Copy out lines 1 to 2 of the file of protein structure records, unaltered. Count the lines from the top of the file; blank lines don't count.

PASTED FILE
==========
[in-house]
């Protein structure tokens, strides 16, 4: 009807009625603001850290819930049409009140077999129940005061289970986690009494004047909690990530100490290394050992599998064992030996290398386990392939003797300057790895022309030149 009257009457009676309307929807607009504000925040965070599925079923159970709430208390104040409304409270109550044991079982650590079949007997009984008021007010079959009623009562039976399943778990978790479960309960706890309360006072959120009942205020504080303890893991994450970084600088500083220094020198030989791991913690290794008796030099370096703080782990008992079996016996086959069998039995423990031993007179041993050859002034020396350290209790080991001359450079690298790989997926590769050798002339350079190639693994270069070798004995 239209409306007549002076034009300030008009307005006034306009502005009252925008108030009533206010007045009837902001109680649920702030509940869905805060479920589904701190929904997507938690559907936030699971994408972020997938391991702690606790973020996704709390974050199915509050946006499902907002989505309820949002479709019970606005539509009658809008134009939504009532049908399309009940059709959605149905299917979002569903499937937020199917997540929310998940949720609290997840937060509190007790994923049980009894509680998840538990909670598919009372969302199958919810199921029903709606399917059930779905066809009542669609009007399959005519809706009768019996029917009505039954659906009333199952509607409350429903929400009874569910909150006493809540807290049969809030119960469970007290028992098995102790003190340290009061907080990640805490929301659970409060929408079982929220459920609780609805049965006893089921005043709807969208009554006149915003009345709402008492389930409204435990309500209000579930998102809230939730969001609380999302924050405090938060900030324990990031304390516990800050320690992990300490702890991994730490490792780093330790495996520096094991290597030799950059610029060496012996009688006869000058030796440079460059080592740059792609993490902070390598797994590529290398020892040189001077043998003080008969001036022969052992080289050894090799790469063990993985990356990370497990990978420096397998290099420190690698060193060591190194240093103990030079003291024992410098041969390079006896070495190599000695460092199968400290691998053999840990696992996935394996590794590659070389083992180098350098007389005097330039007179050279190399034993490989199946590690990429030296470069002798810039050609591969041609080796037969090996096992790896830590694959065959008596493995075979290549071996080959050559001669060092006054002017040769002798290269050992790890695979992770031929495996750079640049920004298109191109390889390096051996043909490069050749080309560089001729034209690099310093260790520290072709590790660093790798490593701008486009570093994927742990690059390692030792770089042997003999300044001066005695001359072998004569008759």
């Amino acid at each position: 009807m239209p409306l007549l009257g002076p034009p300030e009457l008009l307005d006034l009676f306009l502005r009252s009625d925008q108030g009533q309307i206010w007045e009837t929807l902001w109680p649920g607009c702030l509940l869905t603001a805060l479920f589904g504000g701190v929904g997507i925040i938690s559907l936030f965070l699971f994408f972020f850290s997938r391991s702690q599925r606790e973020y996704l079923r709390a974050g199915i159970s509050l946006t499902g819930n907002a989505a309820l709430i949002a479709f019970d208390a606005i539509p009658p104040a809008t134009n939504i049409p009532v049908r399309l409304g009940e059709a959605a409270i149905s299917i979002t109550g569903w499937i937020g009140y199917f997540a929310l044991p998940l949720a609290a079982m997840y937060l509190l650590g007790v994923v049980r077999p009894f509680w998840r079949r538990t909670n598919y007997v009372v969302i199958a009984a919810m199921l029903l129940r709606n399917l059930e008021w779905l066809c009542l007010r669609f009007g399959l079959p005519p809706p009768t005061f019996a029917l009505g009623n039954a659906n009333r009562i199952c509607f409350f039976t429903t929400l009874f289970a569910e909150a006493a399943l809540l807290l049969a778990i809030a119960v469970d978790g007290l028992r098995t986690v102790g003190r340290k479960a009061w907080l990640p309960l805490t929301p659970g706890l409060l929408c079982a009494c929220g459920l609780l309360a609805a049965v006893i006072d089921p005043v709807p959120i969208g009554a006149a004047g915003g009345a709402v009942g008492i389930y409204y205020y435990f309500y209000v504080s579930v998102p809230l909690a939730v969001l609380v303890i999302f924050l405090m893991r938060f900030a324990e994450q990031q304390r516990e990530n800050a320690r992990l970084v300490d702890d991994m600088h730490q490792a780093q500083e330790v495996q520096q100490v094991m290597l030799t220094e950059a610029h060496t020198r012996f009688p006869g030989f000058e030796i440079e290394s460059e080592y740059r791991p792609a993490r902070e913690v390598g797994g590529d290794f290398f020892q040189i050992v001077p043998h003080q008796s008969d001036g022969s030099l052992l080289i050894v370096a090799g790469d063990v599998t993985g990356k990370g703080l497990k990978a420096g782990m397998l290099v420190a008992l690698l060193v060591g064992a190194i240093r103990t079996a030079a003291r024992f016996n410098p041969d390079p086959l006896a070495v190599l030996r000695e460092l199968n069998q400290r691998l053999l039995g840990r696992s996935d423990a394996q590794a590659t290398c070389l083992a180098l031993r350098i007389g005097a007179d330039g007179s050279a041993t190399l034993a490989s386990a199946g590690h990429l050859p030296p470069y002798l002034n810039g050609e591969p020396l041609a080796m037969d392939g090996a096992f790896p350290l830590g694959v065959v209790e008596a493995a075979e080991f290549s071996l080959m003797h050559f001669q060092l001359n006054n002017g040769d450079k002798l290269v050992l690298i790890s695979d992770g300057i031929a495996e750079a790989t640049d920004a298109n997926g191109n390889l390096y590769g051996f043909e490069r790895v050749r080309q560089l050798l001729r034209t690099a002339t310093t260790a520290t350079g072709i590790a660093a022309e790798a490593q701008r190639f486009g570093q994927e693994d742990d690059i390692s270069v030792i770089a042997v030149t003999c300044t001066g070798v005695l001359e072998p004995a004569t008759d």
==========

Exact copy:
[in-house]
């Protein structure tokens, strides 16, 4: 009807009625603001850290819930049409009140077999129940005061289970986690009494004047909690990530100490290394050992599998064992030996290398386990392939003797300057790895022309030149 009257009457009676309307929807607009504000925040965070599925079923159970709430208390104040409304409270109550044991079982650590079949007997009984008021007010079959009623009562039976399943778990978790479960309960706890309360006072959120009942205020504080303890893991994450970084600088500083220094020198030989791991913690290794008796030099370096703080782990008992079996016996086959069998039995423990031993007179041993050859002034020396350290209790080991001359450079690298790989997926590769050798002339350079190639693994270069070798004995 239209409306007549002076034009300030008009307005006034306009502005009252925008108030009533206010007045009837902001109680649920702030509940869905805060479920589904701190929904997507938690559907936030699971994408972020997938391991702690606790973020996704709390974050199915509050946006499902907002989505309820949002479709019970606005539509009658809008134009939504009532049908399309009940059709959605149905299917979002569903499937937020199917997540929310998940949720609290997840937060509190007790994923049980009894509680998840538990909670598919009372969302199958919810199921029903709606399917059930779905066809009542669609009007399959005519809706009768019996029917009505039954659906009333199952509607409350429903929400009874569910909150006493809540807290049969809030119960469970007290028992098995102790003190340290009061907080990640805490929301659970409060929408079982929220459920609780609805049965006893089921005043709807969208009554006149915003009345709402008492389930409204435990309500209000579930998102809230939730969001609380999302924050405090938060900030324990990031304390516990800050320690992990300490702890991994730490490792780093330790495996520096094991290597030799950059610029060496012996009688006869000058030796440079460059080592740059792609993490902070390598797994590529290398020892040189001077043998003080008969001036022969052992080289050894090799790469063990993985990356990370497990990978420096397998290099420190690698060193060591190194240093103990030079003291024992410098041969390079006896070495190599000695460092199968400290691998053999840990696992996935394996590794590659070389083992180098350098007389005097330039007179050279190399034993490989199946590690990429030296470069002798810039050609591969041609080796037969090996096992790896830590694959065959008596493995075979290549071996080959050559001669060092006054002017040769002798290269050992790890695979992770031929495996750079640049920004298109191109390889390096051996043909490069050749080309560089001729034209690099310093260790520290072709590790660093790798490593701008486009570093994927742990690059390692030792770089042997003999300044001066005695001359072998004569008759």